Dominion Energy customers who have solar panels have the opportunity to enroll in a net metering program. Customers agree to connect their renewable energy system to the power grid so that they always have a steady supply of energy, even when their system is not producing energy. Dominion Energy will install a meter measuring two-way flow of electricity, so when your system is producing excess energy, that extra electricity will flow back to the grid and you may be credited or paid for the excess that your system produced. When your system is not producing enough energy, electricity will flow from the grid to your system. You are only charged for the “net” power consumed over a designated time period. Click here to learn more about Dominion Energy's net metering policy.
Dominion Energy offers net metering in Virginia and North Carolina. While they offer solar power in other states, these are the only two states that allow you to send power back to the grid from your own solar system.
|State||Program available?||Electric rate|
The value of Dominion Energy net metering credits are equivalent to the rates and prices that Dominion Energy customers pay for their electricity.
A special billing meter is installed on the customer’s system in order to measure the two-way flow of electricity. You receive a monthly bill similar to your normal electric bill, but it will be a lower cost and it might even be nothing if you produced more energy than you used. Energy sold to the grid is credited back to the customer in their monthly bill.
|Customer type||System size||Electricity rate schedule (2017)|
|Residential||20 kW or less||June-September: $0.11049/kWh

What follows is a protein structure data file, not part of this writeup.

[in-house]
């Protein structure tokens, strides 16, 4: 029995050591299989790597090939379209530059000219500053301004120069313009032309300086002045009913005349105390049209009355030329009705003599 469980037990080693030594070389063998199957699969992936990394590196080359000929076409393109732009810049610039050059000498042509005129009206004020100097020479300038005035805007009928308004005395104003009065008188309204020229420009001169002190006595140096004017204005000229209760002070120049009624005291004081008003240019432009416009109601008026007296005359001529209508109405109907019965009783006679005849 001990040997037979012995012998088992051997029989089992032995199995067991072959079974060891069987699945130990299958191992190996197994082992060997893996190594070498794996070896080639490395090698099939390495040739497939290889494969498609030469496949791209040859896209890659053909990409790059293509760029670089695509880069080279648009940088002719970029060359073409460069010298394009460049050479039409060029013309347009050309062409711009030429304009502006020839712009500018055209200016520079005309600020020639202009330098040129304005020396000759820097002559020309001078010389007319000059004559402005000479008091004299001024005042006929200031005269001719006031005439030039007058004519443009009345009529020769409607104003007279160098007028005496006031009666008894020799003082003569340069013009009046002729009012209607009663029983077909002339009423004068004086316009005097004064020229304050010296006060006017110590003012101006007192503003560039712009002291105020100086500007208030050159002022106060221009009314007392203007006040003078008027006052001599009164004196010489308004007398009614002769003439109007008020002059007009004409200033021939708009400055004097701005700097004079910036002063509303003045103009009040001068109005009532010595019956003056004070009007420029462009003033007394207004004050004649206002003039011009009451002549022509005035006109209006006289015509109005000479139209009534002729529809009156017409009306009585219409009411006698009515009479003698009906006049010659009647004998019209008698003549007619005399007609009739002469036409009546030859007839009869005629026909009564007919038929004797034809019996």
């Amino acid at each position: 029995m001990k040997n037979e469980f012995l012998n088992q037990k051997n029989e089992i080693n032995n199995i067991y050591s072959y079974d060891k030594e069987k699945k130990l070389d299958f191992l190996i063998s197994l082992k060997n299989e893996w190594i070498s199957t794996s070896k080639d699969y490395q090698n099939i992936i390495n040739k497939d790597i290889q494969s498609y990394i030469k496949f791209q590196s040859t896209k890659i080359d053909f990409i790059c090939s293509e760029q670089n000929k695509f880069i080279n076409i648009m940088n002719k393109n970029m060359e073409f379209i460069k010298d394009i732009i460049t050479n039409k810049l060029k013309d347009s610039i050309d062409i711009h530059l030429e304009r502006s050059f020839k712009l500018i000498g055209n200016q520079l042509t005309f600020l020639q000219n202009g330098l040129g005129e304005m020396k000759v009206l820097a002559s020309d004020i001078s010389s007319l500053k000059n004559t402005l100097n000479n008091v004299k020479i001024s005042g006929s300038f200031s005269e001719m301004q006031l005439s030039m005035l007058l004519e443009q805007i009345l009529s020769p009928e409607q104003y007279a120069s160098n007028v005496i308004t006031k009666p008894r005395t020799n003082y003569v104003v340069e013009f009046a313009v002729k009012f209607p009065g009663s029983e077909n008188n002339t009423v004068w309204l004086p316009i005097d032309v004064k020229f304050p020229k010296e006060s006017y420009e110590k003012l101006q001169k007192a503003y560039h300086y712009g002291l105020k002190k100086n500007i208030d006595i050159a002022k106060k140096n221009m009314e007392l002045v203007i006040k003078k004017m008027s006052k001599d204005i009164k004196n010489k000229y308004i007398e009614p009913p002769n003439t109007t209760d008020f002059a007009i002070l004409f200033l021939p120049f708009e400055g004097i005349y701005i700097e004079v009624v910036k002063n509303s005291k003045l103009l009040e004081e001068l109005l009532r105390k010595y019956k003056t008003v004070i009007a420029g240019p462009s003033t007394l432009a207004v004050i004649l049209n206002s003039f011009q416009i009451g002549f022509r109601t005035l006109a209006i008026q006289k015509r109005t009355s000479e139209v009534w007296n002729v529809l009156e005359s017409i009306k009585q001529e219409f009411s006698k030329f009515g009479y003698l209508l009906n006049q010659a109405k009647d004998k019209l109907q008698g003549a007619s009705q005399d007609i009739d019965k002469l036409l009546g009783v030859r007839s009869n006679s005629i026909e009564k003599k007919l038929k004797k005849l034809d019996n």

|Non-residential||Up to 1000 kW||Variable|
Virginia has defined system and aggregate capacity limits for net metering. Residential properties have a net metering cap of 20 kW, and non-residential properties have a cap of 100 kW. The aggregate capacity limit is “1% of utility’s adjusted Virginia peak-load forecast for the previous year.”
|State||Cap (%)||Cap (MW)|
|Virginia (residential)||1||0.02 MW|
|Virginia (non-residential)||1||1 MW|
|North Carolina||None||1 MW|
Dominion Energy is the largest utility provider in the state of Virginia, and Appalachian Power is the second largest. Together, these two companies service most residential users in the state of Virginia. Dominion Energy is much farther along in developing is solar framework, as it already owns a number of solar facilities to generate power. Appalachian is just starting to acquire solar facilities, but does offer a net-metering program to its customers.
If you generate more power than you use, your power will be sold back to the grid at retail price. These credits never expire. This money will be credited to your Dominion Energy account that you can use on future bills. The cost per kilowatt of this energy fluctuates and varies with usage and time. Dominion Energy offers more information about understanding their billing process here.
Dominion Energy also offers a Solar Purchase Program. In order to be eligible for this particular program, the customer must have two meters installed, and all electricity generated by the solar system is sold back to Dominion Energy for 15 cents per kilowatt-hour. Net metering, on the other hand, is mostly used to offset electrical usage on the property. Although the customer can receive credit for generating excess energy, net metering is predominantly not for profit. Dominion Energy made an easy comparison chart, available as a PDF here.
While Dominion Energy does not offer additional incentives, the state of Virginia offers a few programs worth noting. The state offers financing for installing PV equipment and a performance-based incentive to help with start-up costs
In order to apply for net metering, customers must first fill out this PDF, then by emailing it to firstname.lastname@example.org or sending it in by mail. Dominion Energy decides if the system is compatible with the grid, then returns a signed copy of the form.
Dominion Energy offers installation of interconnection equipment in order to connect your solar system to the grid. The cost of interconnecting varies depending on how much time the installation will take and the amount of work necessary in order to complete the interconnection.
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